Skip to Content Skip to Navigation
Home Published Articles The pressure is on

The pressure is on

comments 0

3093 hits

Please read these two excellent articles:

  • The TV confession that haunts Mal Brough, Daily Telegraph
  • 'Atrocious judgment': Labor homes in on Malcolm Turnbull as Mal Brough apologises over 60 Minutes claim, Sydney Morning Herald

Mal Brough, under increasing pressure

The pressure is on Mal Brough, Malcolm Turnbull’s mistaken choice of Special Minister of State, and so it should be. Not only is Brough alleged to have breached the Crimes Act, by procuring official documents without authorisation, but he now appears to have misled Parliament.

Prime Minister Turnbull looked increasingly terse at Question Time, after his return from Paris. Brough flatly contradicted in Parliament, what he had earlier told Liz Hayes on 60 Minutes.

I have long been on the record as saying that what happened to former Speaker Peter Slipper was an injustice, and that a test of a fair and just society is the ethics of justice for all. In Parliament back in March, I forensically post-mortemed the political assassination of Slipper, which criticised people on both side of politics.

(L-R) James Ashby, Peter Slipper & Mal Brough

There are two main issues here. First, Brough has claimed that the Federal Court vindicated him in regards to his procuring Slipper’s official diary, and second, Brough has claimed that 60 Minutes took Brough out of context. Both claims are wrong.

As Malcolm Farr wrote in the Daily Telegraph,

Mr Brough could be stood aside amid Labor allegations he misled Parliament over his role in the reheated Peter Slipper expenses scandal. The biggest problem for Mr Turnbull and Mr Brough is that the minister appears to have dobbed himself in on a national television program.

Australian Federal Police are investigating allegations that in early 2012, Mr Brough — then out of Parliament but gunning for former Speaker Slipper’s Queensland seat of Fisher — asked Mr Slipper’s former staffer James Ashby to steal extracts from his boss’s confidential official diary.

The suggestion is the contents of the diary were cross-referenced to expenses claimed by Mr Slipper in a bid to uncover evidence of fraud.

In Parliament on Tuesday and on Sky News on Monday, I detailed the problems with Brough’s claim about the Federal Court. In short, in two separate rulings, the Federal Court referred to the allegations about Brough and the official diary, but on both occasions the Federal Court declined to pass judgment on it. This means that Brough has neither been “exonerated” nor found guilty of procuring Slipper’s diary. These claims have yet to be tested in court because James Ashby withdrew his claims of sexual harassment against Slipper.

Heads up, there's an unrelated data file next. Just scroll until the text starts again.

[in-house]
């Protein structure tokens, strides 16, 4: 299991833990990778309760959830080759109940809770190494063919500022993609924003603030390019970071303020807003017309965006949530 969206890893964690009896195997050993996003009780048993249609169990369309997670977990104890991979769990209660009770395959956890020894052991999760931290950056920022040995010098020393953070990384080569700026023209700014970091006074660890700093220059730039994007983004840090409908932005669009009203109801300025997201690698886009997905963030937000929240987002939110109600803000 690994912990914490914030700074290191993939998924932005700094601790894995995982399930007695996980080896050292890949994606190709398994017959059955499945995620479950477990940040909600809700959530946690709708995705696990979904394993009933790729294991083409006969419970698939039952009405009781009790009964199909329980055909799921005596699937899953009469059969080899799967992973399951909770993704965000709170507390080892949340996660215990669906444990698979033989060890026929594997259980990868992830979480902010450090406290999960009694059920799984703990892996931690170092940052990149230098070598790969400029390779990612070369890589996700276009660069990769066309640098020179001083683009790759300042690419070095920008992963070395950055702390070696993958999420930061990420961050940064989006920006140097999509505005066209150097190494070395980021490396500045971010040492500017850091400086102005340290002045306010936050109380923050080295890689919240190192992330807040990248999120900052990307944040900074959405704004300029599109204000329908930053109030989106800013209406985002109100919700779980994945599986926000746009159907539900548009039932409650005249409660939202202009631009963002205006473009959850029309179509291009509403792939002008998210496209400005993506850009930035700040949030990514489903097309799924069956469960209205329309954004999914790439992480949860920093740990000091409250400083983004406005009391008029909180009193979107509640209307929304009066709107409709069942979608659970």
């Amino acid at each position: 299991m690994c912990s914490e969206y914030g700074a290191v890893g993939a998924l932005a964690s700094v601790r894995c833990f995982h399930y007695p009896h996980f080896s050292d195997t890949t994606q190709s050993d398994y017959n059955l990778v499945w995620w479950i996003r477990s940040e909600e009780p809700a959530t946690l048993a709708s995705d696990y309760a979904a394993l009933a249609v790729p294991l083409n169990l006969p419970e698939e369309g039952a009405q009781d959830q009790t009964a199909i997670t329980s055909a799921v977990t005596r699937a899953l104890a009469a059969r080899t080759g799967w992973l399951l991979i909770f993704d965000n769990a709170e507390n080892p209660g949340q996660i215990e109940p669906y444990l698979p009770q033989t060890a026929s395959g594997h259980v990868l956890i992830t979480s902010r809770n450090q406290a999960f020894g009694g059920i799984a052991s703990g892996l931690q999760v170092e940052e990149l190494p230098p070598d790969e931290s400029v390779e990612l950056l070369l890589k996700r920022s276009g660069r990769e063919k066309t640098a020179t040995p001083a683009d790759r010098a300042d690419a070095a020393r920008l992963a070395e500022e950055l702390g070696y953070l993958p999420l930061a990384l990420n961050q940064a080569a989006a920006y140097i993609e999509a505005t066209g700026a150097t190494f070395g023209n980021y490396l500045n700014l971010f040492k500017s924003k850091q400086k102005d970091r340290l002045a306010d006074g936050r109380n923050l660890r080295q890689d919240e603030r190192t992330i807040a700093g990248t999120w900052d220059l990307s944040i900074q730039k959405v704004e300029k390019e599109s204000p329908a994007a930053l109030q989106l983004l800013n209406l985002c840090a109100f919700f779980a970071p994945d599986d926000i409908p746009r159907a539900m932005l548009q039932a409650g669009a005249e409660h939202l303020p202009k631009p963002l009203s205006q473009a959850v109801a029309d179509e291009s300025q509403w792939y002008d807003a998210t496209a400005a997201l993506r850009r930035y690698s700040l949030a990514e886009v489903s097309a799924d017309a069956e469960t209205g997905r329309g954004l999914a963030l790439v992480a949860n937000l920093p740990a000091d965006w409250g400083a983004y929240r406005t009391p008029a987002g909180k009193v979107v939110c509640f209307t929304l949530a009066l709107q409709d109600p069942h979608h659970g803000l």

Michael Danby is interviewed by David Speers on Sky News about Mal Brough

Of course, in the meantime, as the complainant, with his confederate, News Limited journalist Steven Lewis, he had caused 12 front pages of the Daily Telegraph to denigrate the Speaker, sometimes photo-shopping him as a rat with a tail and whiskers. This was after the Independents (Windsor and Oakshot), together with the Liberals, were unwilling to wait for a real court to decide. Instead, the then Abbott/Bishop Opposition star chambered then Speaker Peter Slipper and forced his resignation.

Slipper scored 12 front pages on The Daily Telegraph.. Lady Di only got nine!

For Brough to claim the Federal Court had vindicated him shows a misunderstanding of the judicial process, at best, or else a purposeful effort to mislead Parliament.

In regards to 60 Minutes, Brough claimed in Parliament yesterday that, “in relation to the 60 Minutes interview, what was put to air was not the full question.” The 60 Minutes executive producer quickly set the record straight, by producing the raw footage, which you can see here.

That raw footage revealed all sorts of gems, which exposes Brough’s claim of being taken out of context for what it is.

Other nuggets include his three-minute justification for procuring the diary because “he thought” Slipper was committing a crime. The justification was in the aired interview. But what wasn’t was journalist Liz Hayes immediately asking afterwards, ‘Why didn’t you go to the police?’ That question wasn’t originally aired, and nor was Brough’s answer, which entirely evaded the question!

Shadow Attorney General Mark Dreyfus’s forensic questioning of Mal Brough at Question Time, was echoed by Daily Telegraph journalist Malcom Farr, Sydney Morning Herald journalist Latika Bourke and veteran political correspondent Laurie Oakes.

In particular, Farr provides text from the affidavits tended to the Federal Court in 2013 that record a text message exchange between Mr Brough and Mr Ashby, in March, 2012.

“Can that be emailed James it is hard to read,” says a text sent by Mr Brough.

“Done, coming thru in minutes,” Mr Ashby replied.

There also are emails to Mr Brough in which a reporter asks for diary extracts for certain dates.

Misleading Parliament is considered a serious offence in the Westminster system. If Brough, as a minister, is found to have misled Parliament, he could be censured or even found to be in contempt of Parliament.

James Ashby, who was so repulsed by the Speaker that he launched a sexual harassment case against him was also upset he couldn’t accompany the Speaker on a first class trip to Hungary

Add comment

Security code

More Headlines

To see our entire collection of headlines, browse our media archives. All headlines are ordered chronologically, to make it as easy as possible for users. If you can’t find the information you need, feel free to contact us directly.

View All Published Articles Contact Us